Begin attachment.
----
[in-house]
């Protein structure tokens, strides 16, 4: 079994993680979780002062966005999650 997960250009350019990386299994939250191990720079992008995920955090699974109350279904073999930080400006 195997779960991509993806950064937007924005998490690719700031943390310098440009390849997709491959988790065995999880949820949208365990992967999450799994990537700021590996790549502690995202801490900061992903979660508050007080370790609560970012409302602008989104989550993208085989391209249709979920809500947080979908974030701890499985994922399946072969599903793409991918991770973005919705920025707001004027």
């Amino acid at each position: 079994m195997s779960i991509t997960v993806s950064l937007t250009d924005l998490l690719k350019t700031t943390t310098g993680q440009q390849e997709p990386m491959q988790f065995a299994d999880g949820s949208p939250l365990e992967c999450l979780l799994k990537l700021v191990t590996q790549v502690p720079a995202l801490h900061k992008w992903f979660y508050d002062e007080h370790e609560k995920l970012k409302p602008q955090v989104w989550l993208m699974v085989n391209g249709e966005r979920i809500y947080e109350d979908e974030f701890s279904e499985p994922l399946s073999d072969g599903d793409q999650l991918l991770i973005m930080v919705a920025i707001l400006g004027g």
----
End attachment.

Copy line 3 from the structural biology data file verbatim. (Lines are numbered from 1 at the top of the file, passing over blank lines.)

């Amino acid at each position: 079994m195997s779960i991509t997960v993806s950064l937007t250009d924005l998490l690719k350019t700031t943390t310098g993680q440009q390849e997709p990386m491959q988790f065995a299994d999880g949820s949208p939250l365990e992967c999450l979780l799994k990537l700021v191990t590996q790549v502690p720079a995202l801490h900061k992008w992903f979660y508050d002062e007080h370790e609560k995920l970012k409302p602008q955090v989104w989550l993208m699974v085989n391209g249709e966005r979920i809500y947080e109350d979908e974030f701890s279904e499985p994922l399946s073999d072969g599903d793409q999650l991918l991770i973005m930080v919705a920025i707001l400006g004027g």